Tankard – Pavlov’s Dawgs Review

I was overjoyed when Tankard asked me to pose for this lovely album art. Metal fuels my mind, and beer fuels my body; it’s a match made in heaven. Tankard realized this before I was born. These inebriated Germans have been around since the early days of German thrash, and their 1986 debut was released within months of Sodom’s Obsessed by Cruelty, Kreator’s Pleasure to Kill, and Destruction’s Eternal Devastation. Tankard’s eighteenth studio album Pavlov’s Dawgs blends the socially conscious vitriol of their thrash countrymen with jovial songs about lockdown hobbies and beer. Since our collective opinion of Tankard has been mediocre at best, I sat down to listen to Pavlov’s Dawgs with a six-pack and middling expectations.

Tankard’s earlier work reminded me of Municipal Waste minus the hardcore influences. Part of this is a result of the beer-soaked politics in the lyrics, but Tankard’s musical approach was similarly straightforward as well. Simple but frantic thrash riffs mingled with shouted vocals, aiming for a good time without pressing into new territory. Pavlov’s Dawgs is similar, but Tankard’s music is less intense than it used to be. The riffs are slower, the shouts have turned into sung vocals, and the solos have a greater dose of melody with whiffs of Skeletonwitch. Regardless, Pavlov’s Dawgs is mostly what you’d expect: a decent serving of thrash that’s a ton of charming fun, albeit inconsistent.

Tankard’s style sometimes struggles to escape monotony. Thrash thrives on oomph, and the album’s lower-energy sections often don’t hold my attention. Parts of tracks like “On the Day I Die” and “Veins of Terra” sound lifeless by relying on bland riffs played at a sluggish pace. This problem is compounded by repetition and bloat. Tankard has struggled with overlong songs in the past, and Pavlov’s Dawgs is no exception. Seven of the ten tracks push past five minutes, and otherwise-solid verses and riffs often repeat one too many times for my enjoyment. “Metal Cash Machine” is a prime example, extending past six minutes without enough content to justify its length. It’s no coincidence that the two shortest songs “Lockdown Forever” and “Diary of a Nihilist” are the punchiest. Tankard’s simple brand of thrash works best in small doses, and the album’s 55 minutes are difficult to focus on by the end. Pavlov’s Dawgs would fare better if it were faster and leaner.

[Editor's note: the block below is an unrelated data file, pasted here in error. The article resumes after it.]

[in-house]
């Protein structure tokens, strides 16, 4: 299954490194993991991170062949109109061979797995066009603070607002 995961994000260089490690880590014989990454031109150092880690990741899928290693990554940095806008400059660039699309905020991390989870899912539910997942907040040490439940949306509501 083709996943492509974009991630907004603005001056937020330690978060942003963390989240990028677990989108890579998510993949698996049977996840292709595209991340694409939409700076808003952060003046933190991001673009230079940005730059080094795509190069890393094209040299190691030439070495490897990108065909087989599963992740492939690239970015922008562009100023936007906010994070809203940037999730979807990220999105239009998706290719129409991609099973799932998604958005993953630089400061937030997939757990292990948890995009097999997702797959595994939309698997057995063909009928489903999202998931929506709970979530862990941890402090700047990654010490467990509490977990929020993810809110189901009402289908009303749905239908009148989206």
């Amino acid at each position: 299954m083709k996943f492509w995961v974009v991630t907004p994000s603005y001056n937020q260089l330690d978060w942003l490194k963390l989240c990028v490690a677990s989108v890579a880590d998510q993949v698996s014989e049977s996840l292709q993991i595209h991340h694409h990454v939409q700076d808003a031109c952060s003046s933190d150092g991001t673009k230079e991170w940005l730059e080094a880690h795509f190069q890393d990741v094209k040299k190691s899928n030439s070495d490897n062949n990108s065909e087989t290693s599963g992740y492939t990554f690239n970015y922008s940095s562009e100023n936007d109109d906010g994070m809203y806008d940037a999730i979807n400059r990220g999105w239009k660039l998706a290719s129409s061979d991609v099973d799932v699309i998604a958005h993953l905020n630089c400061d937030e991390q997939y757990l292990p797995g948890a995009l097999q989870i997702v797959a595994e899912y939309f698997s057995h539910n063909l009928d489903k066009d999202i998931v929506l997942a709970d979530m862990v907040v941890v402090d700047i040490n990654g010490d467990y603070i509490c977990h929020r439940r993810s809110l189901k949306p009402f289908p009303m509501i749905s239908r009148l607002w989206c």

Still, when Pavlov’s Dawgs rocks, it rocks. Forty years into their career, Tankard still writes irresistible choruses. Highlights include the ode to beer “Pavlov’s Dawg,” the rhythmic shouts of “Beerbarians,” and the beautiful but threatening “Dark Self Intruder,” but every single chorus on the record makes me want to sing along. And although Pavlov’s Dawgs isn’t uniformly strong, Tankard hasn’t forgotten how to thrash hard. The fantastic “Lockdown Forever” both wows me with its frenetic main melody and makes me laugh with its lyrics every time, while “Diary of a Nihilist” cycles through an onslaught of pounding riffs that fit together seamlessly. Even the longer tracks have moments of greatness, like the crushing main riff of Tankard’s climate change elegy “Veins of Terra.” These highlights showcase thrash as it should be, exuding both thoughtful creativity and youthful exuberance.

Despite its flaws, Tankard’s latest slab of thrash puts a grin on my face every time I listen to it. While researching Pavlov’s Dawgs, I came across some snippets of the album that I accidentally played at 2x speed. They were unironically spectacular. Small changes can go a long way, and I wish Tankard had injected more power, speed, and restraint into their song-writing. These issues make it difficult for the record to stack up against either Tankard’s older work or the better thrash I’ve heard this year. But I’d be lying if I said Pavlov’s Dawgs isn’t fun and endearing as all hell. The album has left me with a burning desire to grab a beer with Frank, Olaf, Andi, and Gerre. I hope it does the same for you.

Rating: 2.5/5.0
DR: 5 | Format Reviewed: 192kbps mp3
Label: Reaper Entertainment
Websites: tankard.info | facebook.com/tankardofficial
Releases Worldwide: September 30th, 2022

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